Mini_girbecco_mediumGirbecco says: "Did he successfully resist the urge to tell Amadio 'I told you so'? Is he that big a person? Is anyone?"

4. (4) Carlos Sastre, Cervelo Test Team ↔

The distant past: "This Giro isn't right for Carlos, ergo he won't win. It's right for Menchov, almost, so we'll see about that.."

Mid-Race: "He trailed the Tour at a similar point last year by about 1.30. Now he's got to make up double that, without a monster team or an Alpe d'Huez on the schedule.."

Summary: Sastre was easily the best of the riders who were pretty much eliminated when the course was devised, or at least revised. It just seemed like there was never all that much for him to do. Attack in a mountain sprint? Maybe but probably not. Saunter away on a 10km climb averaging 6%? Only if everyone is exhausted already. His stage wins at Monte Petrano and Vesuvio were impressive, but rarely did a stage look like it was designed with him in mind. Even the Block Haus (which he didn't handle well anyway) was far from the five-mountain escapades where his best work is done.

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Girbecco says: "Hey, at least we had July weather. We could have snowed on your ass, you know."

5. (6) Ivan Basso, Liquigas ↑

The distant past: "He is bringing a very strong team whose number one objective for the year (possibly ever) is to win this race. He may still be the best grand tour climber in attendance. He may solo away on the Block Haus to infinite glory.."

Mid-Race: "Given his time trialing, there's almost no way he crawls out of a three-minute hole without some help from Levi and Mencho."

Summary: Not to cast aspersions or anything, but it's hard not to wonder if we're seeing the real Ivan Basso, finally. Another excuse would be that he hasn't done a three-week race in a couple years, and that is a truly valid excuse. But the old Basso used to kill all the climbs, while this one was often just hanging on. He was better on certain days, so I suspect as he does more long stage races his recovery will improve. Really, the clean Basso could be a future Giro winner, for certain. The Tour? meh. The time trial was gonna kill him anyway.

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Girbecco says: "That giant sucking sound isn't jobs headed over the border; it's the mass exhaling of relief from the RCS offices that Basso didn't win."

6. (2) Levi Leipheimer, Astana ↓

The distant past: "Exactly what kinds of climbs suit which riders is the kind of detail I can't quite get my head around, but Levi has had good success in the Pyrenees over the years (as opposed to the Alps), and the Giro climbs are not quite Alps material. Weaknesses: The occasional jour sans, and his tendency to hold back until July... and by that I mean the last three stages of the Tour.."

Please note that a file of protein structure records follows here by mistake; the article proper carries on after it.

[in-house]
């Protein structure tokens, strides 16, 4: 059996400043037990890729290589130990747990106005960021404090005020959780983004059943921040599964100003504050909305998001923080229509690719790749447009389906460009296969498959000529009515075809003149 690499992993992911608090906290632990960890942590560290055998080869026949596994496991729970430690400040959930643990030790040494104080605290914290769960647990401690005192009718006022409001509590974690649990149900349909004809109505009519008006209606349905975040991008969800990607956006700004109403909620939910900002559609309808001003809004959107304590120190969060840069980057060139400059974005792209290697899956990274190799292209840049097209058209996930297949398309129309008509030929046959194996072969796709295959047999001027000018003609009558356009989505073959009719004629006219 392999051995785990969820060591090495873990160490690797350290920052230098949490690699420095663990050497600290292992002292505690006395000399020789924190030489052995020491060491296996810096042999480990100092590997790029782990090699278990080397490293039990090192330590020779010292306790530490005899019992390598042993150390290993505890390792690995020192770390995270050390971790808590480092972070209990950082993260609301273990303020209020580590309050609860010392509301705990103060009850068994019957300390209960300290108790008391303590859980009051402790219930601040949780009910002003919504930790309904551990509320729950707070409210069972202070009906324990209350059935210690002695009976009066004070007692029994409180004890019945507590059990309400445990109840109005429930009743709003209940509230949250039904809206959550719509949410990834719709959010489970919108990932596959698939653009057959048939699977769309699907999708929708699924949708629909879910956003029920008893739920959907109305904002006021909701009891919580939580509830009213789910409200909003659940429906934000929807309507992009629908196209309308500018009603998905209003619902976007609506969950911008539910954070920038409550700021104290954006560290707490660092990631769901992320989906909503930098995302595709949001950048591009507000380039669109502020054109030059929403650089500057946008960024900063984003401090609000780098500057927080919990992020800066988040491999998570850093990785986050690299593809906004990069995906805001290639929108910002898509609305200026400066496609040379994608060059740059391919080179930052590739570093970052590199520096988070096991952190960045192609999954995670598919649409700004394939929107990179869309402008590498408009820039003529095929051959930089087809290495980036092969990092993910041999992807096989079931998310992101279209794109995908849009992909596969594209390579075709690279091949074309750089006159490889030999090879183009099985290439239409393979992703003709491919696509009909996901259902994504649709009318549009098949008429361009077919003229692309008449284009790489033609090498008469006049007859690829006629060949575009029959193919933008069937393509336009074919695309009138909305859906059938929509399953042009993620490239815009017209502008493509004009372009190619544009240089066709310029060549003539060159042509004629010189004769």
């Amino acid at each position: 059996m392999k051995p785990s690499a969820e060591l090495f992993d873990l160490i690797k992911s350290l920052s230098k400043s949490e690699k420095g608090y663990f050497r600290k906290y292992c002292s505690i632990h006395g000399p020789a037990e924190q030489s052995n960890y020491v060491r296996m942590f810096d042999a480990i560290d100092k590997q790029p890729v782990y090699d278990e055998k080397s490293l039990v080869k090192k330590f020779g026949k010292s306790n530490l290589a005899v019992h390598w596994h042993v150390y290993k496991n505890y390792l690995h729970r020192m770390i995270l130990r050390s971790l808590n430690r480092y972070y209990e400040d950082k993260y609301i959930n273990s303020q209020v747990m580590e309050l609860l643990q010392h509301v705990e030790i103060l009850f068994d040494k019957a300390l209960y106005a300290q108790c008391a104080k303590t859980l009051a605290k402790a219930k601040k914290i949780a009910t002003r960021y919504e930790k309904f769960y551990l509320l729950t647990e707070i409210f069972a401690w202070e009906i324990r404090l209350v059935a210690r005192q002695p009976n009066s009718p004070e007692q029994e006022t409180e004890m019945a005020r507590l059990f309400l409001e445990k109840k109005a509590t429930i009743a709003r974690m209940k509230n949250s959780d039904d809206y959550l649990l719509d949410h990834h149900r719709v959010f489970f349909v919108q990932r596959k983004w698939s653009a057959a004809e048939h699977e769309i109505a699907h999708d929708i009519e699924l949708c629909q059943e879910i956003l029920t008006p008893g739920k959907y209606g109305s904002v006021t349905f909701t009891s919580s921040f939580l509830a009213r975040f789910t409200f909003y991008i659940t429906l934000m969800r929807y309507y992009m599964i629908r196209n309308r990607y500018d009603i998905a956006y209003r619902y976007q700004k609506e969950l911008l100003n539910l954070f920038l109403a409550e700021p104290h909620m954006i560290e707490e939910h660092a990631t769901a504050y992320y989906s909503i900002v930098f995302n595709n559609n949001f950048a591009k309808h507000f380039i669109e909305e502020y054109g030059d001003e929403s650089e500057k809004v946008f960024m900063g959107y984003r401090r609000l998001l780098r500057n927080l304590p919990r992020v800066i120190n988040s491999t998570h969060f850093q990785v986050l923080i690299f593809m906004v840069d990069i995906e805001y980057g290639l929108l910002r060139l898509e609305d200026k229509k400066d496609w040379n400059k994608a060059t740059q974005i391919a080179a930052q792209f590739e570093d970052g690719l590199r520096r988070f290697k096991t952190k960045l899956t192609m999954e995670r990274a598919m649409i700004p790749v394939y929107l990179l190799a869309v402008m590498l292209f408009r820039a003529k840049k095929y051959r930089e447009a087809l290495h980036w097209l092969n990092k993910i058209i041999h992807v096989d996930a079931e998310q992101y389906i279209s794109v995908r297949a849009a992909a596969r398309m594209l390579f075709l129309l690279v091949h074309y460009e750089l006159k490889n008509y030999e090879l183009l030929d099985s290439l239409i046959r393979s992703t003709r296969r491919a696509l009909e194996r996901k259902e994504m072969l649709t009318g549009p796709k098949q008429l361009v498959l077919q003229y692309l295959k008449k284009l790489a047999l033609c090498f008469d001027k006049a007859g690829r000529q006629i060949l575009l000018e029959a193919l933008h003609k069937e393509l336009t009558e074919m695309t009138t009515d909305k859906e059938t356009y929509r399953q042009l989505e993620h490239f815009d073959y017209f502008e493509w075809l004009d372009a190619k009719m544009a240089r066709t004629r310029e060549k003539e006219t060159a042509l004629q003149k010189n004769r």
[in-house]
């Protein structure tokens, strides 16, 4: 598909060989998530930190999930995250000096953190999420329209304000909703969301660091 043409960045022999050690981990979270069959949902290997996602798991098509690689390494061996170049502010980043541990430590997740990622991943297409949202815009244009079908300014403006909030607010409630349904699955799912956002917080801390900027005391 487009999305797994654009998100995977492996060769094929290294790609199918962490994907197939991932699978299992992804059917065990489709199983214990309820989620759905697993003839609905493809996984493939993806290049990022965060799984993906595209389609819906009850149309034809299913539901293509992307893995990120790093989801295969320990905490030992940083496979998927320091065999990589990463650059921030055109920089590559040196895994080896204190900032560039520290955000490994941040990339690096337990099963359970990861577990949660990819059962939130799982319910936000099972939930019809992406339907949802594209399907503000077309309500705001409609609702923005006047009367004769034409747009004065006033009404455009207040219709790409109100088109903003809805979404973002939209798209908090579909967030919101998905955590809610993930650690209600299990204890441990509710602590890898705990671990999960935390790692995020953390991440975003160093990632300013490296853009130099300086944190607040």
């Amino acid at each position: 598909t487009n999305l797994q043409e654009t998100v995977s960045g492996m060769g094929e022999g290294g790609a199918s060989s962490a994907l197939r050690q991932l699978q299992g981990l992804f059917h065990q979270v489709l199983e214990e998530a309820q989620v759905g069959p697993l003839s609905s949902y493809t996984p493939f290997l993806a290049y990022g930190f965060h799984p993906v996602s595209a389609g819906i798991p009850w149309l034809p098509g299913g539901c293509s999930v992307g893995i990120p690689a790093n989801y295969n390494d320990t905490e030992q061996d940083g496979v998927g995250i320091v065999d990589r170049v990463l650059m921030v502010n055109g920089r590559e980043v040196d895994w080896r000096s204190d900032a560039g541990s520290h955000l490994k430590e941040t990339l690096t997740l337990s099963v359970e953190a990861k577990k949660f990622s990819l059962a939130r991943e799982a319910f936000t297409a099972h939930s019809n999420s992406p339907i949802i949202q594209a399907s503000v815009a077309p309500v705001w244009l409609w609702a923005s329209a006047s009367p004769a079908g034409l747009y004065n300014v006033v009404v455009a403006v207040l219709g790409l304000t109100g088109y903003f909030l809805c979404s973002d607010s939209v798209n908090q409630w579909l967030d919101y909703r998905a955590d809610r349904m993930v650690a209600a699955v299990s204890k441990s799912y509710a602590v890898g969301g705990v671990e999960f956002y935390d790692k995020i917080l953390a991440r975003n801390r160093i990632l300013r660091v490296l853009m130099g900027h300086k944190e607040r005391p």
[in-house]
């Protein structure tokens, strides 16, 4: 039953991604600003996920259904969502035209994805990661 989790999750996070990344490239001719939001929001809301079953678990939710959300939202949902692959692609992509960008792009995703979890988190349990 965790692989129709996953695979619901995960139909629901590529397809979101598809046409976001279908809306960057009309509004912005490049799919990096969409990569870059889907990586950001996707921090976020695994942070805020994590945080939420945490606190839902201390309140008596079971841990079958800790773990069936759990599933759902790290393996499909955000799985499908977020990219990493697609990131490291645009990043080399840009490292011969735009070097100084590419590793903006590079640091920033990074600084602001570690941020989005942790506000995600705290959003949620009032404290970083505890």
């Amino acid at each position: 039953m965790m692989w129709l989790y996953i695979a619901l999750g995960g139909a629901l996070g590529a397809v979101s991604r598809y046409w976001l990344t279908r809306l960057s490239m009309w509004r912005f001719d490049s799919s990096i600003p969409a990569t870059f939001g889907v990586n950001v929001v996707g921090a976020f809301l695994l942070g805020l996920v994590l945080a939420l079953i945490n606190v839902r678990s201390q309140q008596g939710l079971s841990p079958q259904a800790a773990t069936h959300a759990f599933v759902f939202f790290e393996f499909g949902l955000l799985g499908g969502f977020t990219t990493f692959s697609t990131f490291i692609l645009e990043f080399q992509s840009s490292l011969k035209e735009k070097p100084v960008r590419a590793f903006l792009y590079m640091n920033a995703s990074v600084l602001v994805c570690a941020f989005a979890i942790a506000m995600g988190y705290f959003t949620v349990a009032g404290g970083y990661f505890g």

Mid-Race: "Levi has had good success in the Pyrenees over the years (as opposed to the Alps), and the Giro climbs are not quite Alps material.."

Summary: Is there a top GC rider whose form is anywhere near as brittle as Leipheimer's? Or put another way: does anyone know what Levi has to do to stay on the front for an entire three week race? This is barely a criticism; you work with what you have. And what Leipheimer possesses is a world of cycling talent, tempered by a less scintillating ability to recover. Give him a single, solitary target for the year and he has a chance of staying fit throughout. See the 2007 Tour or 2008 Vuelta. But complicate his year at all with further demands and you can expect him to thrown down a jour sans or two. And truly, this must be what it is, right? I mean, he was fit enough to ride a fairly awesome crono over the Cinque Terre, only to suffer off and on for the entire third week. Again, this is NOT a criticism... but as an American fan, Levi's talents are kind of an annoying tease.

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Girbecco says: "Leipheimer: just another victim of the Podium Cafe's prediction machine, which has littered the roads of Italy with carcasses the last three weeks."

7. (NR) Stefano Garzelli, Acqua e Sapone ↑

The distant past: "Some days he climbs like an angel, but there are too many other days, especially in the higher mountains. Also, his time trialing is only adequate when the road goes up."

Mid-Race: n/a

Summary: See my Di Luca review. Garzelli's suitability to the Giro is a little less obvious, and his career a little more checkered. But this was his best Giro performance since 2004, another year when the race tilted more toward the lowlanders. Has he stated a case for inclusion in the Italian worlds team this year?

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Girbecco says: "New symbol of cycling career longevity: a mangy wolf!"

8. (7) Michael Rogers, Columbia ↓